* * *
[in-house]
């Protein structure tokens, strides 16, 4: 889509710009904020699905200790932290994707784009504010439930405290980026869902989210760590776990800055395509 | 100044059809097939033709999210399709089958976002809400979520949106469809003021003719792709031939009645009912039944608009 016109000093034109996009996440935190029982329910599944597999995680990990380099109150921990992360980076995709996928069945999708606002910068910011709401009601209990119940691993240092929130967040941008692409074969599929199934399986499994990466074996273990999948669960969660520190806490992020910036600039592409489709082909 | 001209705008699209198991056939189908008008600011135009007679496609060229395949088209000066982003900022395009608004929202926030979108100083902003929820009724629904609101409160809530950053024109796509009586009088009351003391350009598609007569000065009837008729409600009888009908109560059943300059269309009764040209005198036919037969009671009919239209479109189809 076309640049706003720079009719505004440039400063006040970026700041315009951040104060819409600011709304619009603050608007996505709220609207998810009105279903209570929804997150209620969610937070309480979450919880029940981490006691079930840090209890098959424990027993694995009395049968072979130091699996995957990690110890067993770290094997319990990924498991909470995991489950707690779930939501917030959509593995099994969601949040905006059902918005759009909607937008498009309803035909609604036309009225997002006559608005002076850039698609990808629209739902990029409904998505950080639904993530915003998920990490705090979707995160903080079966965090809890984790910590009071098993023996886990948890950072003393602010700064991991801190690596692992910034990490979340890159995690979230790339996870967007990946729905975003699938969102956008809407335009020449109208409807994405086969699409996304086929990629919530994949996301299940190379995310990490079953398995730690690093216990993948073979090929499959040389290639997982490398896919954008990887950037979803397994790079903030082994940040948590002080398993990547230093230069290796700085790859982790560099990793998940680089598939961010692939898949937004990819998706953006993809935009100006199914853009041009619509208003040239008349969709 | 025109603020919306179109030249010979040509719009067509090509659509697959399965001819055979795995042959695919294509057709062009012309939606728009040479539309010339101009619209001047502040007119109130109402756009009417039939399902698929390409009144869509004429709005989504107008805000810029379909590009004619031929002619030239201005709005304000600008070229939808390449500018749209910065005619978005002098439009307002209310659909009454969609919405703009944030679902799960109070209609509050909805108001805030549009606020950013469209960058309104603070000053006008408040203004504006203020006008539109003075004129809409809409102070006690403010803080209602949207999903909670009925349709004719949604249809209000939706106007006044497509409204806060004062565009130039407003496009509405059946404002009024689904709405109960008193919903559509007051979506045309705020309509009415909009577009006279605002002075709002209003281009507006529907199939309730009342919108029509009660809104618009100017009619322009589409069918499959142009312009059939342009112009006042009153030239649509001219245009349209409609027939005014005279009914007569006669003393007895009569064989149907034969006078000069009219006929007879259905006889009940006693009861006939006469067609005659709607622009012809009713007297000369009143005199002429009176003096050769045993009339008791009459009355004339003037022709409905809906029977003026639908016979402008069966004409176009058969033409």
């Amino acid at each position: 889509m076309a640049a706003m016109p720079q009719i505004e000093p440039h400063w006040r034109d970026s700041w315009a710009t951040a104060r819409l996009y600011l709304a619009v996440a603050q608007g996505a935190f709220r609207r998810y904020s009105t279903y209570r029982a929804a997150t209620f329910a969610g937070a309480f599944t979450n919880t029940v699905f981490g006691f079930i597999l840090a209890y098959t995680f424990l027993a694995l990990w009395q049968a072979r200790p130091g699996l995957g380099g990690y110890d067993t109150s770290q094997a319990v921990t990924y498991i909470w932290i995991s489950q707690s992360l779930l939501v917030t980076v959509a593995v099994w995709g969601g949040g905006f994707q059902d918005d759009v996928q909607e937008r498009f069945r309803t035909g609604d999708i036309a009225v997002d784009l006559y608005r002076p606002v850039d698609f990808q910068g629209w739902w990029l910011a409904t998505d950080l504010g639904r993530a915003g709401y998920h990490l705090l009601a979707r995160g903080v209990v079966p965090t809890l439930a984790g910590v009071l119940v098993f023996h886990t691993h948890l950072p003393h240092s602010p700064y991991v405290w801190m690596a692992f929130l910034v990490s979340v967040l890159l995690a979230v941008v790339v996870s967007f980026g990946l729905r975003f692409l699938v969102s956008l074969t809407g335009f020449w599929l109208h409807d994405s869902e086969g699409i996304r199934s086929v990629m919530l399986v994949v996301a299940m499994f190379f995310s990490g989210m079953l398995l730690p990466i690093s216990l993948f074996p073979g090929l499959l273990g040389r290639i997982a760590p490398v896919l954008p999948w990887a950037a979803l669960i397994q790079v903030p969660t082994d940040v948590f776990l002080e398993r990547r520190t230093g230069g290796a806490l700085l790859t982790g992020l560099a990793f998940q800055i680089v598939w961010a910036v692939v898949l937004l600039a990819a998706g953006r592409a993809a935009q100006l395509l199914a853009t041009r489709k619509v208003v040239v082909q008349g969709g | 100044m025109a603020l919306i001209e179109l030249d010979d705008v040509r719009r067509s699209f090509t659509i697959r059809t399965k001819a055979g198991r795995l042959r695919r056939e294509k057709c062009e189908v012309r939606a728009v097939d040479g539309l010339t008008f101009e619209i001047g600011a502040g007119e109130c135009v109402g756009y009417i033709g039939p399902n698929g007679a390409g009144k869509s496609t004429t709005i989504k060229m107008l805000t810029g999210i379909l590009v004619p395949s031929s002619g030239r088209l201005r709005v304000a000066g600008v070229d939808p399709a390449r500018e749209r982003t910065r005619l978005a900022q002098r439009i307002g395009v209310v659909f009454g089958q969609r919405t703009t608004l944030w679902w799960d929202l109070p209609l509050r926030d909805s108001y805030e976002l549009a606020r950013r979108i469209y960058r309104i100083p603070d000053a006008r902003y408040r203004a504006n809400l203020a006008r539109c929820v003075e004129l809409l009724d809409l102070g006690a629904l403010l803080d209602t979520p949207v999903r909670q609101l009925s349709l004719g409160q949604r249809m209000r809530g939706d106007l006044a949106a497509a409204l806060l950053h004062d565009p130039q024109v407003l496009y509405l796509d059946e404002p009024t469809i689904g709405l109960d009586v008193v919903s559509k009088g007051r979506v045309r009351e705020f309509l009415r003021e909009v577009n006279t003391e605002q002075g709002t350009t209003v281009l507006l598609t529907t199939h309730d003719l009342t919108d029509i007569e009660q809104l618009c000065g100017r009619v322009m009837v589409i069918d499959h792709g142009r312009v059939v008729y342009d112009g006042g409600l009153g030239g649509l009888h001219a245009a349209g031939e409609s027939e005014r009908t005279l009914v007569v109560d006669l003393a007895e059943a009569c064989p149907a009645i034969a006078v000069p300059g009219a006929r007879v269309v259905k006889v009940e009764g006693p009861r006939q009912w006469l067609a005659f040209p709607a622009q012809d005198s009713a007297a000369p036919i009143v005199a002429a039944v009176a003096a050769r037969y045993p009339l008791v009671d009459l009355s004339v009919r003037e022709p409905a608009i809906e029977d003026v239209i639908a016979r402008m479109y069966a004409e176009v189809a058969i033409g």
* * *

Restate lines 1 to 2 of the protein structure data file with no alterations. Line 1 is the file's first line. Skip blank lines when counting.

[in-house]
């Protein structure tokens, strides 16, 4: 889509710009904020699905200790932290994707784009504010439930405290980026869902989210760590776990800055395509 | 100044059809097939033709999210399709089958976002809400979520949106469809003021003719792709031939009645009912039944608009 016109000093034109996009996440935190029982329910599944597999995680990990380099109150921990992360980076995709996928069945999708606002910068910011709401009601209990119940691993240092929130967040941008692409074969599929199934399986499994990466074996273990999948669960969660520190806490992020910036600039592409489709082909 | 001209705008699209198991056939189908008008600011135009007679496609060229395949088209000066982003900022395009608004929202926030979108100083902003929820009724629904609101409160809530950053024109796509009586009088009351003391350009598609007569000065009837008729409600009888009908109560059943300059269309009764040209005198036919037969009671009919239209479109189809 076309640049706003720079009719505004440039400063006040970026700041315009951040104060819409600011709304619009603050608007996505709220609207998810009105279903209570929804997150209620969610937070309480979450919880029940981490006691079930840090209890098959424990027993694995009395049968072979130091699996995957990690110890067993770290094997319990990924498991909470995991489950707690779930939501917030959509593995099994969601949040905006059902918005759009909607937008498009309803035909609604036309009225997002006559608005002076850039698609990808629209739902990029409904998505950080639904993530915003998920990490705090979707995160903080079966965090809890984790910590009071098993023996886990948890950072003393602010700064991991801190690596692992910034990490979340890159995690979230790339996870967007990946729905975003699938969102956008809407335009020449109208409807994405086969699409996304086929990629919530994949996301299940190379995310990490079953398995730690690093216990993948073979090929499959040389290639997982490398896919954008990887950037979803397994790079903030082994940040948590002080398993990547230093230069290796700085790859982790560099990793998940680089598939961010692939898949937004990819998706953006993809935009100006199914853009041009619509208003040239008349969709 | 025109603020919306179109030249010979040509719009067509090509659509697959399965001819055979795995042959695919294509057709062009012309939606728009040479539309010339101009619209001047502040007119109130109402756009009417039939399902698929390409009144869509004429709005989504107008805000810029379909590009004619031929002619030239201005709005304000600008070229939808390449500018749209910065005619978005002098439009307002209310659909009454969609919405703009944030679902799960109070209609509050909805108001805030549009606020950013469209960058309104603070000053006008408040203004504006203020006008539109003075004129809409809409102070006690403010803080209602949207999903909670009925349709004719949604249809209000939706106007006044497509409204806060004062565009130039407003496009509405059946404002009024689904709405109960008193919903559509007051979506045309705020309509009415909009577009006279605002002075709002209003281009507006529907199939309730009342919108029509009660809104618009100017009619322009589409069918499959142009312009059939342009112009006042009153030239649509001219245009349209409609027939005014005279009914007569006669003393007895009569064989149907034969006078000069009219006929007879259905006889009940006693009861006939006469067609005659709607622009012809009713007297000369009143005199002429009176003096050769045993009339008791009459009355004339003037022709409905809906029977003026639908016979402008069966004409176009058969033409």